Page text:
By John Coté
Updated 8:47 pm, Monday, October 28, 2013
If spending a lot of dough and outsmarting a determined defense is what it takes to get the team a new arena on the San Francisco waterfront, the Golden State Warriors owners say they are game.
The cost to rehabilitate the aging piers where the arena would perch - as much as $170 million -"is a lot higher than we originally started with," co-owner Joe Lacob said at a San Francisco Chamber of Commerce luncheon Monday to kick off the team's NBA season and promote the proposed $1 billion arena project.
"It's a big number," Lacob said. "But look, we're privately doing this, and we've made the decision we're going to do it. It's more expensive than we thought, but you only live once."
Lacob's ownership partner, entertainment mogul and part owner of the Los Angeles Dodgers, Peter Guber, said that determination extends to navigating San Francisco's fractious politics.
"Doing anything this large, you have to get a lot of constituencies to all coalesce at the same time," Guber told the audience of more than 300. "What we're doing is like trying to get 12 Bulgarian jugglers, and get 12 Bulgarian jugglers to juggle perfectly. It's pretty hard."
But also galvanizing, he said.
"We've become dyslexic," Guber said. " 'No' means 'on.' "
Getting the arena built would require approval by the Board of Supervisors, the city Port and Planning commissions, the State Lands Commission, the Army Corps of Engineers and the Bay Area Conservation and Development Commission.
The team is facing a shrinking and aggressive time frame to get its arena project approved and built in time for the 2017-18 NBA season, when its lease at Oracle Arena in Oakland runs out.
Opponents of the proposed location at Piers 30-32, two conjoined city-owned piers just south of the Bay Bridge, say the proposed 125-foot-high venue, which is expected to draw 2 million people a year to games, concerts and other events, will obstruct views and create a traffic and transit nightmare.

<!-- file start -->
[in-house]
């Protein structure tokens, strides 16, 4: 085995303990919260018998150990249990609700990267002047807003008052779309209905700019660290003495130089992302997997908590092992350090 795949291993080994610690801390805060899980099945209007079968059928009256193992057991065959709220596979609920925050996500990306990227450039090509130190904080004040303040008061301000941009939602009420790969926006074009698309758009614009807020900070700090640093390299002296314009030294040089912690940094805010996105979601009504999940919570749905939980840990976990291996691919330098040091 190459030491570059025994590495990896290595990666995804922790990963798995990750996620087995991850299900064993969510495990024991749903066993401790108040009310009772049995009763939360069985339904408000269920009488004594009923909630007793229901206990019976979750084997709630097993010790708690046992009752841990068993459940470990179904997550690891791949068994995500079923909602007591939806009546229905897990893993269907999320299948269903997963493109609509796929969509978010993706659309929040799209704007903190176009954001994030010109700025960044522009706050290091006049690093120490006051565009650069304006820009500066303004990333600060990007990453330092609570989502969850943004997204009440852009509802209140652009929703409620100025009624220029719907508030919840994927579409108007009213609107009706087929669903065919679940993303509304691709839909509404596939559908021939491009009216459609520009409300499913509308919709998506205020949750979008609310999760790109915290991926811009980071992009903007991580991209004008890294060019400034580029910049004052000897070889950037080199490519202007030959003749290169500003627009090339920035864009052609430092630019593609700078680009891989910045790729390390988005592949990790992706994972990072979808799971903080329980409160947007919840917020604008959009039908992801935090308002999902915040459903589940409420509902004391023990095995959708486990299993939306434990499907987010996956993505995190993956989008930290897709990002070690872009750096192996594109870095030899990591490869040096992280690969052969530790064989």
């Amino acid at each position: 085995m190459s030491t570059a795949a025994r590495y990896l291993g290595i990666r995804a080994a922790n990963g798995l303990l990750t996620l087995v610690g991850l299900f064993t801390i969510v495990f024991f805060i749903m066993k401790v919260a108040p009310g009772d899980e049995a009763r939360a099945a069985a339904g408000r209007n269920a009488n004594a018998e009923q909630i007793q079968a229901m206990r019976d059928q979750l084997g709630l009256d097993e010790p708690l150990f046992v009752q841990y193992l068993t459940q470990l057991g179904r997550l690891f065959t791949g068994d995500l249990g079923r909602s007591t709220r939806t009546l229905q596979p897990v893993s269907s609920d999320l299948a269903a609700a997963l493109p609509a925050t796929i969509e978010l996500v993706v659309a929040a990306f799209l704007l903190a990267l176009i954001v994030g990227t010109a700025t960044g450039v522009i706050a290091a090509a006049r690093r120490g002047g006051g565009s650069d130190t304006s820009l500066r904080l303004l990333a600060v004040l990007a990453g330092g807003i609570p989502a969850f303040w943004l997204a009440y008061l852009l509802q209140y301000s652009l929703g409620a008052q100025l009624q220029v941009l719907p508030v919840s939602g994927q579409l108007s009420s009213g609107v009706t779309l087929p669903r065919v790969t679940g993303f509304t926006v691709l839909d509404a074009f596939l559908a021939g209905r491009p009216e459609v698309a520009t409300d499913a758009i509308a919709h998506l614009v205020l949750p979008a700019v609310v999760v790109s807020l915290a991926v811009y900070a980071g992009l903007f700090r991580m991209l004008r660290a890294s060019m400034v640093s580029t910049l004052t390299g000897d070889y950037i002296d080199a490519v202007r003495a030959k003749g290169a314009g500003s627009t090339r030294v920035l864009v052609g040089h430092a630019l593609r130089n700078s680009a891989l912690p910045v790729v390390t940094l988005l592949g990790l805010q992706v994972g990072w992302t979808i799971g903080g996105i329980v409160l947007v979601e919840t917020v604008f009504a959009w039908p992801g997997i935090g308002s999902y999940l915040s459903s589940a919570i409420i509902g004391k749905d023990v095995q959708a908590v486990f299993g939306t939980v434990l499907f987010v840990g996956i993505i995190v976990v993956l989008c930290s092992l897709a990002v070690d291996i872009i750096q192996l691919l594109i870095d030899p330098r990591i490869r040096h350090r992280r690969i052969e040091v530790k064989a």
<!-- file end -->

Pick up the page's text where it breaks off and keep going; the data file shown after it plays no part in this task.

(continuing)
The project includes an 18,000-seat arena, two parking garages, a hotel, two condominium towers and retail space spread across the 13-acre pier and a 2.3-acre site just across the Embarcadero that is now used as a parking lot.
A leading opponent of the project, former Mayor Art Agnos, acknowledged that the team has plenty of money, but also wondered if there is a limit to what the owners are willing to spend.
"Money is no object for (Lacob) as a billionaire owner," Agnos said. "Still, I don't see how you can be undeterred if you don't know what the price is. ... At some point, when they get a price, it may be too expensive."
The team, which Lacob and Guber bought for $450 million in November 2010, was valued at about $800 million in August, according to ESPN, which cited a confidential source.
A year ago, the Warriors projected the cost of repairing the piers at $100 million. A Port of San Francisco memo indicated that figure had risen to $130 million as of July and could reach $170 million. While the team might not ultimately pay that much, it's got to get a deal nailed down with the city before it can move forward.
The framework of a deal outlined a year ago calls for the city to reimburse the team up to $120 million for rebuilding the pier, which the city would continue to own and lease to the team for 66 years.
The repayment would come from revenue linked to the development, including lease payments, the sale of property across the Embarcadero to the team for about $30 million and a portion of tax revenue generated by the project.
Mayor Ed Lee, who has called the arena his "legacy project," Monday was confident the city's financial exposure would not increase.
"I don't think the city can chip in more," Lee said. "I think the numbers are what they are. They rose the last six months. ... We want to support (the Warriors), but we also have limitations on the city. And they know."
John Coté is a San Francisco Chronicle staff writer. E-mail: email@example.com Twitter: @johnwcote
http://www.sfgate.com/warriors/article/ ... 934097.php